It all boils down to how expensive your originals are. If you're originals are under $500, there's no reason to make prints.

I believe there is room for both markets - depending on the artist and their prices. There is a huge market out there for reproductions that are of masterful paintings - something that takes many hours to paint. Sometimes I want the image (as in a Clyde Aspevig painting), but I'll have to settle for a repro, or a book or catalog.

I do own a couple dozen orginal works by other artists, but most were bought for under $2000.

OK, I'm running a temp and have a cold, please forgive me for rambling, but I think there are viable markets in both areas and no hard line needs to be drawn. Heck, I'm even thinking of licensing some of my work in 2012, so I can get some passive income and not have to paint/sell, paint/sell...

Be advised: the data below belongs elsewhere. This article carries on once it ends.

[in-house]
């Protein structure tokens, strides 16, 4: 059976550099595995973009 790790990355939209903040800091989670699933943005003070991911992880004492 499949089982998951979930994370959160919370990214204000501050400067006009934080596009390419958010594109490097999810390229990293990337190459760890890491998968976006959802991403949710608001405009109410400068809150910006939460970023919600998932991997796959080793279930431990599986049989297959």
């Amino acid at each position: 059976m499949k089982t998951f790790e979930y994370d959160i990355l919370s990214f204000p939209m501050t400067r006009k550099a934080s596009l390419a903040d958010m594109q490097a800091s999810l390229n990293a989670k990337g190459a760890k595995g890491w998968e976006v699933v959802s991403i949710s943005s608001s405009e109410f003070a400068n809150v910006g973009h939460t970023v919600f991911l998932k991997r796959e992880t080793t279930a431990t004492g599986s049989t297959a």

Thanks Michael for this discussion. Fascinating.

Peter said...

If you are whipping off a painting in a day and selling it for $100, why would you get into doing giclee reproductions? It is cheaper and faster for you to produce a painting than a high quality fine art reproduction, but don't try to convince me that a $100 original painting done in a few hours has some sort of intrinsic value that makes it so much "better" than an archival reproduction of a $3,000 painting that took the artist a week or two of 8-hour days to complete.

At the other end of the spectrum, if your paintings are selling for $10,000, you probably don't need the extra income possible from selling reproductions, but if you are a somewhat better than average artist trying to make a living from your work and have this delusion that your original paintings are too sacred to be defiled by having them reproduced, then you are denying yourself an opportunity to possibly make that living from your work.